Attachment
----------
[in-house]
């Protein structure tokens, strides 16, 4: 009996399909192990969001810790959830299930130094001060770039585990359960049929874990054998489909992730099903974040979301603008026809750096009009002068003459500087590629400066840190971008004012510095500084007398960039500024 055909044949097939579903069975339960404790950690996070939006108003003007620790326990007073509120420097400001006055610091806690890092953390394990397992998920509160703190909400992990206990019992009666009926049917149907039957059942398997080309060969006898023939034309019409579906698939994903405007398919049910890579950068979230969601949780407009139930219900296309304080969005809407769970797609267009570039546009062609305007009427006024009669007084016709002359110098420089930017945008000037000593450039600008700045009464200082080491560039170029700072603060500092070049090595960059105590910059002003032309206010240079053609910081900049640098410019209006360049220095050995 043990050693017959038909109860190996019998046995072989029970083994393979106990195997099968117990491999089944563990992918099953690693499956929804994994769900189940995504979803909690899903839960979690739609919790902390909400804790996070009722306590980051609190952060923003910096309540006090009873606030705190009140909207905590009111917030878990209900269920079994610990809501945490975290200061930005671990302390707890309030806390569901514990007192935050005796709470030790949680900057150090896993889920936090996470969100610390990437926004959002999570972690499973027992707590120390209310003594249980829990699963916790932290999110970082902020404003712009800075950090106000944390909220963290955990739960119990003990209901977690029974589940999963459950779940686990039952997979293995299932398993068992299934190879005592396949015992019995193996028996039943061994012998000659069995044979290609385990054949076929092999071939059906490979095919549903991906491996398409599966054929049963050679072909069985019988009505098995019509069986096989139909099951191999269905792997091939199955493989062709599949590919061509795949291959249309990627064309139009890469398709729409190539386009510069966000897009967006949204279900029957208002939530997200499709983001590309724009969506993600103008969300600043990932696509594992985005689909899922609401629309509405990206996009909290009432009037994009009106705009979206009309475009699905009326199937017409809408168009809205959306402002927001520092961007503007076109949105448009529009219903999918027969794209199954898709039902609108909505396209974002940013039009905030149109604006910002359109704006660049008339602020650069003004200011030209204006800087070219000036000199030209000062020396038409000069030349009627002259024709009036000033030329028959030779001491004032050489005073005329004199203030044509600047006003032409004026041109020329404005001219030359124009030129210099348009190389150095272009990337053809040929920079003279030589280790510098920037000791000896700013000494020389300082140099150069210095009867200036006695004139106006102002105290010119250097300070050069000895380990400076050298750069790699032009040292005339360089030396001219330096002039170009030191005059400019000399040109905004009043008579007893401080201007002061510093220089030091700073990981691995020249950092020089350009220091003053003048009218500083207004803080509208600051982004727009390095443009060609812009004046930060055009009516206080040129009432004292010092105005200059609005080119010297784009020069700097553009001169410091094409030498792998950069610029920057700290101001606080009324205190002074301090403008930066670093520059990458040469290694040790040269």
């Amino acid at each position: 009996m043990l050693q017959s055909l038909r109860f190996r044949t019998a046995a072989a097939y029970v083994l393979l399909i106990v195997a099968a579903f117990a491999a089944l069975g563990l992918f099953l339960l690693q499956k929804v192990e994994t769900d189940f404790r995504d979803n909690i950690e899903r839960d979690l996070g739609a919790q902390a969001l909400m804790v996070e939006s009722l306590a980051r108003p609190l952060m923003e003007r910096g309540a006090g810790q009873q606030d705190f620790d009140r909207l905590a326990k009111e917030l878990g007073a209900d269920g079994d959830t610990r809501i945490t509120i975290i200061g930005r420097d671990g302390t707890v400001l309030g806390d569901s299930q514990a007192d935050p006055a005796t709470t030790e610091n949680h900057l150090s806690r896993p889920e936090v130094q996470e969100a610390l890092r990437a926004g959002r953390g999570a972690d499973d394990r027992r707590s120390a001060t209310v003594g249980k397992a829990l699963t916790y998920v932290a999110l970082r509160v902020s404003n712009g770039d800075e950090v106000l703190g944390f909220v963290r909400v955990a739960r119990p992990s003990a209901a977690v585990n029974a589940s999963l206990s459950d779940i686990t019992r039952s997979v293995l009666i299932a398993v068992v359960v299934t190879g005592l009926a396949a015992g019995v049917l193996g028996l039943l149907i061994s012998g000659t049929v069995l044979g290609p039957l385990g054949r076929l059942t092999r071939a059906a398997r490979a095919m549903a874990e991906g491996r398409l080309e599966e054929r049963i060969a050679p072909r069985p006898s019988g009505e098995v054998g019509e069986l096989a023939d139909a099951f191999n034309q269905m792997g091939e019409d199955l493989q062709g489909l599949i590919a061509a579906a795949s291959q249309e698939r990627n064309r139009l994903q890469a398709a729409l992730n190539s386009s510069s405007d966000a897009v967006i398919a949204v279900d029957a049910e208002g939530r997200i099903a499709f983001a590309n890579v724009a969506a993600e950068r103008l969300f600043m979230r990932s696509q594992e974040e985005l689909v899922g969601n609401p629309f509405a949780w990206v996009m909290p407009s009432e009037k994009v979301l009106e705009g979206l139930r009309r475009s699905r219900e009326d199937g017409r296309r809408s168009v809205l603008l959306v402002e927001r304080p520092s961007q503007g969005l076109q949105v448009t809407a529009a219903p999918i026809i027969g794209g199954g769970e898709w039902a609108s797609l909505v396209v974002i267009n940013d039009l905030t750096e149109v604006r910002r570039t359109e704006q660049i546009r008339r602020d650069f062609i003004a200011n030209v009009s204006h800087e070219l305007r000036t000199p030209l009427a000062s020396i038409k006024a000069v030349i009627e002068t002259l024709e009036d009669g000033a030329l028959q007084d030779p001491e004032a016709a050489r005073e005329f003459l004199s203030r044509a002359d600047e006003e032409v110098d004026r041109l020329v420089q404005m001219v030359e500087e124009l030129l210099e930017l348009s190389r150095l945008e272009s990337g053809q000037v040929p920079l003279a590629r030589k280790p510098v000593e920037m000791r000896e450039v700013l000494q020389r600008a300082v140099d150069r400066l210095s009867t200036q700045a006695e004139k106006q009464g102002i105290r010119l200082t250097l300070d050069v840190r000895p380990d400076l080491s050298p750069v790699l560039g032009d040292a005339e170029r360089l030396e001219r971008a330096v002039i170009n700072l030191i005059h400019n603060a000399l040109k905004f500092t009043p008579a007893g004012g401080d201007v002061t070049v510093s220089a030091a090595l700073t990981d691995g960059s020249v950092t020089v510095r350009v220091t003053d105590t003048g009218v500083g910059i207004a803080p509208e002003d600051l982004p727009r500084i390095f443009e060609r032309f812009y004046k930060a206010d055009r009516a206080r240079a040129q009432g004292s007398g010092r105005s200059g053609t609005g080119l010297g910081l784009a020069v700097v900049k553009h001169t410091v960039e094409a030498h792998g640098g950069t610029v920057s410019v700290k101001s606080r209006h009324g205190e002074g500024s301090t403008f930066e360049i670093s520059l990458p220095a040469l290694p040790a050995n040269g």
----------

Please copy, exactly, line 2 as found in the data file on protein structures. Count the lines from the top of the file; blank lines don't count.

């Protein structure tokens, strides 16, 4: 009996399909192990969001810790959830299930130094001060770039585990359960049929874990054998489909992730099903974040979301603008026809750096009009002068003459500087590629400066840190971008004012510095500084007398960039500024 055909044949097939579903069975339960404790950690996070939006108003003007620790326990007073509120420097400001006055610091806690890092953390394990397992998920509160703190909400992990206990019992009666009926049917149907039957059942398997080309060969006898023939034309019409579906698939994903405007398919049910890579950068979230969601949780407009139930219900296309304080969005809407769970797609267009570039546009062609305007009427006024009669007084016709002359110098420089930017945008000037000593450039600008700045009464200082080491560039170029700072603060500092070049090595960059105590910059002003032309206010240079053609910081900049640098410019209006360049220095050995 043990050693017959038909109860190996019998046995072989029970083994393979106990195997099968117990491999089944563990992918099953690693499956929804994994769900189940995504979803909690899903839960979690739609919790902390909400804790996070009722306590980051609190952060923003910096309540006090009873606030705190009140909207905590009111917030878990209900269920079994610990809501945490975290200061930005671990302390707890309030806390569901514990007192935050005796709470030790949680900057150090896993889920936090996470969100610390990437926004959002999570972690499973027992707590120390209310003594249980829990699963916790932290999110970082902020404003712009800075950090106000944390909220963290955990739960119990003990209901977690029974589940999963459950779940686990039952997979293995299932398993068992299934190879005592396949015992019995193996028996039943061994012998000659069995044979290609385990054949076929092999071939059906490979095919549903991906491996398409599966054929049963050679072909069985019988009505098995019509069986096989139909099951191999269905792997091939199955493989062709599949590919061509795949291959249309990627064309139009890469398709729409190539386009510069966000897009967006949204279900029957208002939530997200499709983001590309724009969506993600103008969300600043990932696509594992985005689909899922609401629309509405990206996009909290009432009037994009009106705009979206009309475009699905009326199937017409809408168009809205959306402002927001520092961007503007076109949105448009529009219903999918027969794209199954898709039902609108909505396209974002940013039009905030149109604006910002359109704006660049008339602020650069003004200011030209204006800087070219000036000199030209000062020396038409000069030349009627002259024709009036000033030329028959030779001491004032050489005073005329004199203030044509600047006003032409004026041109020329404005001219030359124009030129210099348009190389150095272009990337053809040929920079003279030589280790510098920037000791000896700013000494020389300082140099150069210095009867200036006695004139106006102002105290010119250097300070050069000895380990400076050298750069790699032009040292005339360089030396001219330096002039170009030191005059400019000399040109905004009043008579007893401080201007002061510093220089030091700073990981691995020249950092020089350009220091003053003048009218500083207004803080509208600051982004727009390095443009060609812009004046930060055009009516206080040129009432004292010092105005200059609005080119010297784009020069700097553009001169410091094409030498792998950069610029920057700290101001606080009324205190002074301090403008930066670093520059990458040469290694040790040269």